Thunderstorms began firing into the afternoon hours of Sunday (31st) over southeast Iowa with some becoming severe-warned; there were a handful of 1.00-inch hail reports in Lee and Van Buren Counties. Heavier rain was also reported in these storms with several stations collecting more than an inch of moisture; Fairfield (Jefferson County) measured 1.02 inches while Moulton (Davis County) observed 1.62 inches. Lighter showers formed over northern Iowa into Monday (1st) morning with additional storms forming to the southeast. There was a wide range of afternoon highs with upper 30s north to the mid to upper 50s south along with fog and mist. Winds shifted to a northerly direction after midnight with widespread showers across Iowa as a low-pressure center propagated northeast through Missouri. Rain totals reported at 7:00am on Tuesday (2nd) indicated that most stations accumulated at least 0.20 inch with nearly 100 southeastern stations collecting 0.50 inch or more; several Bloomfield (Davis County) gauges had totals ranging from 0.98 inch to 2.70 inches with a statewide average of 0.43 inch. Precipitation gradually tapered off as clouds thinned in western Iowa, where low to mid 50s were present. Temperatures remained in the low 30s farther east as snow showers wrapped in behind the low-pressure center. Snow accumulated at 130 stations with totals ranging from 0.1 inch in Clive (Polk County) to 5.7 inches in Dubuque (Dubuque County). Spotty rain and snow showers continued into Wednesday (3rd) as strong northerly winds built in across the state with sustained winds in the 20-40 mph range; airports in Algona (Kossuth County) and Cedar Rapids (Linn County) reported 52-mph wind gusts. Clouds cleared west to east with daytime temperatures in the 50s where the sun was visible. Precipitation gradually pushed out of eastern Iowa into the evening hours with Bellevue Lock and Dam (Jackson County) collecting 3.0 inches of snow along with an additional 0.50 inch of rain in Bloomfield.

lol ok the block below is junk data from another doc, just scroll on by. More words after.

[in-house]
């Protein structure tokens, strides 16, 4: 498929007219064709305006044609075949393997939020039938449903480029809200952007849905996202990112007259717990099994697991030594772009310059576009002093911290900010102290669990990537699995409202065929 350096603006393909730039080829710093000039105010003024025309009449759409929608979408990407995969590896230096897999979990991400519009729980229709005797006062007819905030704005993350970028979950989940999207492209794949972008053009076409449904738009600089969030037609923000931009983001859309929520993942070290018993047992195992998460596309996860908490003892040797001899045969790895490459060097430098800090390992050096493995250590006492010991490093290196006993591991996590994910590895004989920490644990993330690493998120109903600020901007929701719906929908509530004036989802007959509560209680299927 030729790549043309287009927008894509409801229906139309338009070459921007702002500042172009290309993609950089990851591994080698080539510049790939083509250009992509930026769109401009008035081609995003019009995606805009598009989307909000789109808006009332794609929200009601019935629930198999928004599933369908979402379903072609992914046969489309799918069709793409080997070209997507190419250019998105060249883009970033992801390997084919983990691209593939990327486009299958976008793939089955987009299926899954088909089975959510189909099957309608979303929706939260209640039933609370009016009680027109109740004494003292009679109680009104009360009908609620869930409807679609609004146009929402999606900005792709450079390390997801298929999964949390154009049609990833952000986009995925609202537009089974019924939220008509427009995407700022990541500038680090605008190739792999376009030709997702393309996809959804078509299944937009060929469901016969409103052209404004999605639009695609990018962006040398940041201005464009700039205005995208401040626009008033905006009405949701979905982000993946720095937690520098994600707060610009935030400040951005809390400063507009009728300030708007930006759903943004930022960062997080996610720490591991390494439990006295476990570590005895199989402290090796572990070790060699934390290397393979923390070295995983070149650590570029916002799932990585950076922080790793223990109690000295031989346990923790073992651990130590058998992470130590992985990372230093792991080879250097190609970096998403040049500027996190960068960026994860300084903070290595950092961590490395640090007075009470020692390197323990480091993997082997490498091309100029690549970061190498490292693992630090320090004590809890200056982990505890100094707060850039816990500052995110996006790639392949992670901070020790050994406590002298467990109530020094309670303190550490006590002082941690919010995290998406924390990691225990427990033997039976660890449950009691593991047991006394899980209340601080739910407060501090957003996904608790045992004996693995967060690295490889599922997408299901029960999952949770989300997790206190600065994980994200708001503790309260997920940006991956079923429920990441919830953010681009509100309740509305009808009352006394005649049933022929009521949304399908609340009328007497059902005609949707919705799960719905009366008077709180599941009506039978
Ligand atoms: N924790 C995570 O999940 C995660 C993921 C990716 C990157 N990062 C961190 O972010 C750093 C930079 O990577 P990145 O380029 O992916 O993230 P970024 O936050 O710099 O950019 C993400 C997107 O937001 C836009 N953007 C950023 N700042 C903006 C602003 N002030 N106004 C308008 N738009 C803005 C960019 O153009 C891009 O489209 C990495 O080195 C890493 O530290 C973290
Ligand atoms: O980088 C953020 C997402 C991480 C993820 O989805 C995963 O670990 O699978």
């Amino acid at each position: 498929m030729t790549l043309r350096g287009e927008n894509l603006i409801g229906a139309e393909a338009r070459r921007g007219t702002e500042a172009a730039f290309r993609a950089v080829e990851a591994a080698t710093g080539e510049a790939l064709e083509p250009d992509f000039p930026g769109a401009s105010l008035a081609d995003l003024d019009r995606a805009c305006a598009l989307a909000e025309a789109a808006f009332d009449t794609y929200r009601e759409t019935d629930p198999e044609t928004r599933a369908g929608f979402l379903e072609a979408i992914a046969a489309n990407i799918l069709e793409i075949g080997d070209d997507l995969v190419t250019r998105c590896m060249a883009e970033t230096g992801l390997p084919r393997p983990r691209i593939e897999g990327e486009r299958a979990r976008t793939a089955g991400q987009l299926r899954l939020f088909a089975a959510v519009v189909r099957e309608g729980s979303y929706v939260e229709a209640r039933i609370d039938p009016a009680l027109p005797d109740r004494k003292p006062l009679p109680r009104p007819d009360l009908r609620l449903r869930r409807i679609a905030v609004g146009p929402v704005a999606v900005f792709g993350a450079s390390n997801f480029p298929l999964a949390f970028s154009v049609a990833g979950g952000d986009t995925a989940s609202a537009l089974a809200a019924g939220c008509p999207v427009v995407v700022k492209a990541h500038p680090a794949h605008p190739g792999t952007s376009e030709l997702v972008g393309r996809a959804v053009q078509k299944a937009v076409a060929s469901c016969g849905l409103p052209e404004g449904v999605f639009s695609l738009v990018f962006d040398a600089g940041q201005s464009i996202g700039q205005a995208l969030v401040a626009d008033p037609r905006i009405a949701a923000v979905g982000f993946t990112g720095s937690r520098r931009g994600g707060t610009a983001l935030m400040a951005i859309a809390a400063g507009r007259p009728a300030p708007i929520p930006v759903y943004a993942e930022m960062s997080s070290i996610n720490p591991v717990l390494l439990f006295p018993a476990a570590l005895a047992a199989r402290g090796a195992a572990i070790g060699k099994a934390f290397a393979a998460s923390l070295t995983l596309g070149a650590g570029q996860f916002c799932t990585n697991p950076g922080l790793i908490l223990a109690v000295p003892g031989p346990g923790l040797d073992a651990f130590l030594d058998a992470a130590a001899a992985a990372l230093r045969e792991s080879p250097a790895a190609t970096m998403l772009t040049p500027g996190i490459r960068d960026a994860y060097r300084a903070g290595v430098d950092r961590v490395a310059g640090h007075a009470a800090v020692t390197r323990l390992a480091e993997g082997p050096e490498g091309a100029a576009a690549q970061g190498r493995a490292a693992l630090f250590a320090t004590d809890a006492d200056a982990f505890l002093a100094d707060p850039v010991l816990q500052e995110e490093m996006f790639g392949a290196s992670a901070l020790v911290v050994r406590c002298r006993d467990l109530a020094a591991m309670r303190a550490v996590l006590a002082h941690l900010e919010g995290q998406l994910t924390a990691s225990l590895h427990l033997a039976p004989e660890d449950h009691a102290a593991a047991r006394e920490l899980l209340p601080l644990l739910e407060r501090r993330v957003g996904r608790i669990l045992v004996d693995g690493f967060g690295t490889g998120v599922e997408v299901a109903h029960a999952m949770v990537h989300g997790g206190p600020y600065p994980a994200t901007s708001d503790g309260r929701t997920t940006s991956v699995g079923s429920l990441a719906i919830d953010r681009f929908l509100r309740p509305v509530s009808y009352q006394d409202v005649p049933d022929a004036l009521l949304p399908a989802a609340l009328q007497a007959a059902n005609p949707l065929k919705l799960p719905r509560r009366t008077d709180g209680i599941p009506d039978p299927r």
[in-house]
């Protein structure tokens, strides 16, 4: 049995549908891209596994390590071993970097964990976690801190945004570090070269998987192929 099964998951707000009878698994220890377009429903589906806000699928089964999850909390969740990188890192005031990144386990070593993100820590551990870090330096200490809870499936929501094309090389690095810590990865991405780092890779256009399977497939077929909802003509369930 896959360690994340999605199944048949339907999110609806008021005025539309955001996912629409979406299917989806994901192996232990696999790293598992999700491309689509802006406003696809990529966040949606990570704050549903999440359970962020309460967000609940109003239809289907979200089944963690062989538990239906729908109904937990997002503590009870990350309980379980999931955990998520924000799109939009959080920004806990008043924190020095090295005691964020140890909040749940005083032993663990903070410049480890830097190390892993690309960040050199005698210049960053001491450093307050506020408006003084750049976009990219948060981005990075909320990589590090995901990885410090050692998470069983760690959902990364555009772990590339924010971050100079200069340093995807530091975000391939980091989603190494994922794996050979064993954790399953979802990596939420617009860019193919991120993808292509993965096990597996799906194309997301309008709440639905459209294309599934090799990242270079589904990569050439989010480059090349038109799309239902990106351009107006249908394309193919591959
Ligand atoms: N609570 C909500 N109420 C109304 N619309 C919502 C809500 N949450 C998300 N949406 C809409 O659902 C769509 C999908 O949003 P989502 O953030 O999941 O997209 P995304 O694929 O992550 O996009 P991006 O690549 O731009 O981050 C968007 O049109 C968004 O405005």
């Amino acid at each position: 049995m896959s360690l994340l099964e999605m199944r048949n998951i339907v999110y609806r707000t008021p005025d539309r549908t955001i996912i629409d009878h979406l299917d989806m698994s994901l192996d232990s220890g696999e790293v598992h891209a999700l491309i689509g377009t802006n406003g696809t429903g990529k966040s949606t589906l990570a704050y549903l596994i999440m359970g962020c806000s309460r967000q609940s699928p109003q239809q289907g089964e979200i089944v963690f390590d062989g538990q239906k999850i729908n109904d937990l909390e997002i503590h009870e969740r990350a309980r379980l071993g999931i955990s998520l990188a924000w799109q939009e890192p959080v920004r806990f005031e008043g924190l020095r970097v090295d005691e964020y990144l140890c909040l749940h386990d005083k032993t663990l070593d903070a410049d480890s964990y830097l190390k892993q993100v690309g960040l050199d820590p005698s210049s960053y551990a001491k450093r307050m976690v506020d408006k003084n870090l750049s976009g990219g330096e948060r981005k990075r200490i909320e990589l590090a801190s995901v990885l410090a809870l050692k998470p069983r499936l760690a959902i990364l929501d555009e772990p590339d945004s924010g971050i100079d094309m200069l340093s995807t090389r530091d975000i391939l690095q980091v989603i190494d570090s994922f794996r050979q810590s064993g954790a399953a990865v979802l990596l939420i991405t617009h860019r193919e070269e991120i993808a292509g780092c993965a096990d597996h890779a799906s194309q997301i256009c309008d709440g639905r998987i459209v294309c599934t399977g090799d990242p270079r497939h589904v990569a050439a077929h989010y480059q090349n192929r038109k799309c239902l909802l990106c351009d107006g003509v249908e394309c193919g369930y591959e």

Overnight lows into Thursday (4th) dropped into the upper 20s and low 30s in western Iowa where stars were present. Persistent cloud cover in eastern Iowa held temperatures in the mid 30s. Overcast conditions remained through the day across Iowa’s eastern half with mid to upper 40s and gusty northerly winds; conditions were clear and up to 10 degrees warmer farther west. Winds decreased as the sun set, becoming light and variable into Friday (5th) with lows in the upper 20s in central and northern Iowa. Easterly winds increased through the day with sunny skies and afternoon temperatures in the 50s to low 60s east to west. Gusty southeasterly winds returned on Saturday (6th) as a strong low-pressure center approached from the west. Daytime temperatures were the warmest of the week with some stations in the upper 60s while widespread upper 50s and low 60s were reported. A thin line of thundershowers formed in the evening hours in west-central Iowa followed by a broader swath of showers overnight into Sunday (7th). Rain totals were generally under 0.20 inch though amounts approaching 0.50 inch were found in north-central Iowa.